We began the week looking at St. Augustine’s crucial work, The City of God.  Augustine began writing shortly after the sack of Rome in A.D. 410, and did not finish until many years later.  What he began as a response to Roman attacks on Christianity became, by the end of the work, a full-fledged outline of how History happens.  His work influenced a great deal of medieval thought, though eventually not all agreed with the categories he used to formulate his vision.

Augustine saw history divided into two camps, the City of Man and the City of God.  In Scripture we see Cain & Abel, Ishmael & Isaac, Esau and Jacob, and so on, each representing their respective cities.  The “City of Man” has its place on earth.  The state does not bear the sword for nothing.  But the guiding principles of the city of man are

  • Power
  • Pride of place
  • Competition
  • Justice

Note that justice is part of the City of Man.  This is the legitimate function of the state.  The point Augustine wanted to make, however, is that however legitimate the City of Man may be, it cannot redeem us.  It cannot exercise the fruit of the Spirit.  When pronouncing a sentence, for example, a judge cannot say, “The law says you must serve at least 15 years for your crime, but I forgive you.  You’re a free man!”  And we would not want him to.  Soldiers have the right to kill under certain circumstances, but ending life is not the best way to redeem life.

The Church represents the “City of God” which runs along different principles of love, mercy, etc.  The main goal of the Church is not social order but the redemption of individual souls.  We want the Church to be the place of healing, reconciliation, etc.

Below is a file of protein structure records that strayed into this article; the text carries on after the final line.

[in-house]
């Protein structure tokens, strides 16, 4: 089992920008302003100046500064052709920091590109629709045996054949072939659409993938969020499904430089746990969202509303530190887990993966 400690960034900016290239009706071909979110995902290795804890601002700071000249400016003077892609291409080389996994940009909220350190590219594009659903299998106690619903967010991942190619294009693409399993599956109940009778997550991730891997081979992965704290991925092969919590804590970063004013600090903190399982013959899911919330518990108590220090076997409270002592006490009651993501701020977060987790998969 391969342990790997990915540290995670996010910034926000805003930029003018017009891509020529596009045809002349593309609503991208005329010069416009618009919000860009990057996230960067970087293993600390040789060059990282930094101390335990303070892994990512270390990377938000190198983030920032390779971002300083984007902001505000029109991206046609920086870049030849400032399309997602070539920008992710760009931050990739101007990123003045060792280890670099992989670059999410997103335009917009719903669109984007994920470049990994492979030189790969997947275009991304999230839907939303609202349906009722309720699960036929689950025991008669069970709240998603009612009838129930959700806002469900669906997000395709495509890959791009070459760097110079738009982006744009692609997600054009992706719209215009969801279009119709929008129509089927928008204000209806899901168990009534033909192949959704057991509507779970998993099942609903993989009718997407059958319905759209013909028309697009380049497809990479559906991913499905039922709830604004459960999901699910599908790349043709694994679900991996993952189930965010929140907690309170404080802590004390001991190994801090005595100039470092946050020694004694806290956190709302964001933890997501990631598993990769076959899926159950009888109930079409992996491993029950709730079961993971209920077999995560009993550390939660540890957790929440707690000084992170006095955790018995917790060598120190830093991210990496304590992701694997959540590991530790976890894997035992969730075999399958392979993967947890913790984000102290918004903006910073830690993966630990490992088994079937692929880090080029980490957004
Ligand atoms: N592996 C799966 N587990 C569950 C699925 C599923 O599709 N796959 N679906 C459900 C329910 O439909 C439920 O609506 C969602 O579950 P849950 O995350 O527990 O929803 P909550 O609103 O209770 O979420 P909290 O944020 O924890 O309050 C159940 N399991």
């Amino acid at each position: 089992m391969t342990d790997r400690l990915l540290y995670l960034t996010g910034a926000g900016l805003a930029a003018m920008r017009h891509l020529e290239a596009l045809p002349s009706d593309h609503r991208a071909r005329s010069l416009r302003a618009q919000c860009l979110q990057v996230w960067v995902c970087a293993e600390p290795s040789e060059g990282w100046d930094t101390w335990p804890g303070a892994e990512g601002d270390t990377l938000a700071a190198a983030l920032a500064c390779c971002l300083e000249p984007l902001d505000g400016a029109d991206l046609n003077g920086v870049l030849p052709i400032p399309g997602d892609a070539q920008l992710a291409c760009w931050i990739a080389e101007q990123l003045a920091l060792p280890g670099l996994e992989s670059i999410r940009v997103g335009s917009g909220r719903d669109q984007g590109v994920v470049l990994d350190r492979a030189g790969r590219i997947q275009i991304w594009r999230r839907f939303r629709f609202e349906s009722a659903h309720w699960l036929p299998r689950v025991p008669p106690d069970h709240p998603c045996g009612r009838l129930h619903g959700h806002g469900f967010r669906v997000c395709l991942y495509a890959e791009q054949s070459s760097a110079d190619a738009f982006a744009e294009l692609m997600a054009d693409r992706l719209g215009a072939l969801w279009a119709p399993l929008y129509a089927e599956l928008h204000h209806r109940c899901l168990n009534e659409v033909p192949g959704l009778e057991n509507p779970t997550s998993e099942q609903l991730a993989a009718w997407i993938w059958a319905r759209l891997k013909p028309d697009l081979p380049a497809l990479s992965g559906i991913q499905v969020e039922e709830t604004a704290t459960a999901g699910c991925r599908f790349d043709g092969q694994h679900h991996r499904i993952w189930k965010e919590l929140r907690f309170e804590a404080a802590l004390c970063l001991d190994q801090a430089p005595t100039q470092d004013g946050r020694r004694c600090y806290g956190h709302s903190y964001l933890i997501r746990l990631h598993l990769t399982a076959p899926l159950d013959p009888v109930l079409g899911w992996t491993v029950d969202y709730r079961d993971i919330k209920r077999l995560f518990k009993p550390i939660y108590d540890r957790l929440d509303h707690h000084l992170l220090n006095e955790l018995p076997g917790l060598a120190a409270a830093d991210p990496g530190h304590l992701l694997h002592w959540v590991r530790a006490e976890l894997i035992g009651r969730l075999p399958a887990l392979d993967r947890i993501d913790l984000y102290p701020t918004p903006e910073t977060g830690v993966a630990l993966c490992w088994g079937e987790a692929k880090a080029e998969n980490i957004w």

Where the rubber meets the road on this is how Church and State should interact.  Should the two meet in some way, ignore each other, or oppose each other?  We will revisit this topic at a later date.

This week we also looked at the reign of Charlemagne, probably the most important figure after Constantine in the history of the West.

In previous weeks we saw how the Church played a crucial role in setting the foundation for the rebuilding of civilization. This week we looked at a few different aspects of Charlemagne’s contribution to this project.

1. Can conversions by force be genuine?

Charlemagne conquered a great deal of territory, and as he conquered he ‘enforced’ the conversion of those he defeated.  To modern minds this seems absurd and counterproductive.  It may have been, but I wanted the students to think about, how in a different time, it may (I stress the word may) have been more effective than we might think.

  • Charlemagne ruled in a time when spiritual beliefs were worn more on one’s sleeve.  Many had the sense that when a tribe fought, so too did it’s god.  Charlemagne may have held a similar view.  In some ways this is admirable, in other ways dangerous (cf. 1 Sam. 4-5).  So, if Charlemagne beat you, you might very well think that your god had lost, and it was literally time for a new one.
  • Modern western democracies do not identify leadership with the nation itself.  We do this in some ways with diplomats,  but in Charlemagne’s time we see a sense that the king ‘was’ the tribe.  If the king converted, the nation would ‘convert’ as well.  A member of a tribe  might do so with the same conviction with which they followed him to battle.   It’s not ideal, but might God work with it?
  • Part of Charlemagne’s motives I think were rooted in part with his sacramental theology.  I don’t think that they believed that baptism would guarantee you Heaven.  But they did believe that baptism conferred God’s grace on the recipient.  With this view, perhaps they thought that if one had a few embers in their hearts inclined toward God, baptism could help fan that into a flame.

How might we tell if these conversions were genuine?  First off, clearly not all them were.  One can see evidence of this in some gravestones with Christian and pagan symbols.  Perhaps they hedged their bets.  But — for the most part Christianity lasted in these conquered lands.  Charlemagne’s conquests on the whole did seem to aid, rather than detract, from the growth of Christianity on the continent.